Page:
Patterns, heuristics and elephants!

Patterns, heuristics and elephants! Why elephants? Because elephants are an observable phenomenon, a pattern in nature. We observe them, they are described and represented in various ways and even some people claim to know all about them. The fact is that our knowledge from elephants is limited.

This article by making an example of elephants talks about challenges, taboos and problems related to understanding and using patterns. But what are these challenges or taboos? The challenge of representing and explaining a pattern for authors, dealing with newborn patterns, the idea of having a whole book for a pattern, the minimum needed questioning and … are all just a few examples of what can be discussed. These problems and concerns are the elephant in the room, they exist but no one talks about them.

The reason that trigged me the most to read this article was curiosity about the mindset of pattern authors and gatherers. Because when we look at this issue from a distance, we start to realize that we developers are solving puzzles with techniques invented by them. Before I come across this article this thought was something that one friend and I had a conversation about and our main question was that where these people’s point of view comes from and in order to reach that point which mental strains should be loosen. If issues that are discussed in article interests you or you have a question like mine, I suggest that you read this.

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Uber & microservice case

Studding Cases of Utilizing modern methods in big tech companies can be valuable and informative. This case is one the interesting ones in which Uber company’s engineers explain that how and when they migrated towards microservice architecture. In this case Uber’s engineers have taken a road to a style of microservice architecture which was named as “Domain-Oriented Microservice Architecture” by themselves.
Some parts of this story:

As a result, we adopted a microservice architecture. Ultimately our systems became more flexible, which allowed teams to be more autonomous.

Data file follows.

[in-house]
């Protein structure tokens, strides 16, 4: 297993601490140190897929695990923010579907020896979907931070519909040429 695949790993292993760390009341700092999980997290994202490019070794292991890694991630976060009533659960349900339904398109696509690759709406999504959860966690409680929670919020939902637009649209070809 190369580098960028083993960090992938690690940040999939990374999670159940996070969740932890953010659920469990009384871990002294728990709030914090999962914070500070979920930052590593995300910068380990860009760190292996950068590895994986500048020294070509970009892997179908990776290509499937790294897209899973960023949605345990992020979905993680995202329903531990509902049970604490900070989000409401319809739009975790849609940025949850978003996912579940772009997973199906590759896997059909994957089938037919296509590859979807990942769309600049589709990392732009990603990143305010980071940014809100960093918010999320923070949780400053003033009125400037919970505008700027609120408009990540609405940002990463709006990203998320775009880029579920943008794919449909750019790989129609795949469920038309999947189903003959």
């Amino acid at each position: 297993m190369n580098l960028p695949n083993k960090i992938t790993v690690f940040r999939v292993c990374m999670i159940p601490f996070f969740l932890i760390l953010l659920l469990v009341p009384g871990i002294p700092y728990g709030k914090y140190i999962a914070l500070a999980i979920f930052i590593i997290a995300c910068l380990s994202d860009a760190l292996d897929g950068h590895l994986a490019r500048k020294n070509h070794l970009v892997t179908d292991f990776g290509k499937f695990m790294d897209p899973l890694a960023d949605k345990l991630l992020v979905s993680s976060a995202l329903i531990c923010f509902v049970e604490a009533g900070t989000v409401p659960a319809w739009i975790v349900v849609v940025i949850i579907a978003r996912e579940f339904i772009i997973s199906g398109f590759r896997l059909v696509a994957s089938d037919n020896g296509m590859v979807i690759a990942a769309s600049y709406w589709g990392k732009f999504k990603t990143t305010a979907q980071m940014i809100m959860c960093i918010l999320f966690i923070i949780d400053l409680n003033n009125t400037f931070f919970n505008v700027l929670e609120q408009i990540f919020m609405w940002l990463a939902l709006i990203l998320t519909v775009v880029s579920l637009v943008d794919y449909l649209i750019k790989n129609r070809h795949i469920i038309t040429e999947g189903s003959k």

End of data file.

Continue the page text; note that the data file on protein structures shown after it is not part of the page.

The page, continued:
🔘 System reliability. Overall system reliability goes up in a microservice architecture. A single service can go down (and be rolled back) without taking down the whole system.
🔘 Separation of concerns. Architecturally, microservice architectures force you to ask the question “why does this service exist?” more clearly defining the roles of different components.
🔘 Clear Ownership. It becomes much clearer who owned what code. Services are typically owned at the individual, team, or org level enabling faster growth.
🔘 Autonomous execution. Independent deployments + clearer lines of ownership unlock autonomous execution by various product and platform teams.
🔘 Developer Velocity. Teams can deploy their code independently, which enables them to execute at their own pace.

Source: https://eng.uber.com/microservice-architecture/

Criticism and review

Chris Richardson is one of the experts in the field of microservice architecture. In the majority of his talks, he emphasizes that “Use monolith as much as you can.” And use microservice architecture only when you are sure that monolith architecture is not enough for you.

Make the most of the monolithic architecture.
The monolithic architecture is not an anti-pattern.
If software delivery is slow =>
▫️ Optimize development process
▫️ Improve deployment pipeline = more automation
▫️ Improve team autonomy
▫️ Modularize the monolith
▫️ Eliminate hand-offs and create cross functional teams
▫️ If technology stack is obsolete => modernize to a new monolith

Read more: https://www.slideshare.net/chris.e.richardson/decompose-your-monolith-strategies-for-migrating-to-microservices-tide

Microservice or monolith?

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Chris Richardson is one of the experts in the field of microservice architecture. In the majority of his talks, he emphasizes that “Use monolith as much as you can.” And use microservice architecture only when you are sure that monolith architecture is not enough for you.

Make the most of the monolithic architecture.
The monolithic architecture is not an anti-pattern.
If software delivery is slow =>
▫️ Optimize development process
▫️ Improve deployment pipeline = more automation
▫️ Improve team autonomy
▫️ Modularize the monolith
▫️ Eliminate hand-offs and create cross functional teams
▫️ If technology stack is obsolete => modernize to a new monolith

Read more: https://www.slideshare.net/chris.e.richardson/decompose-your-monolith-strategies-for-migrating-to-microservices-tide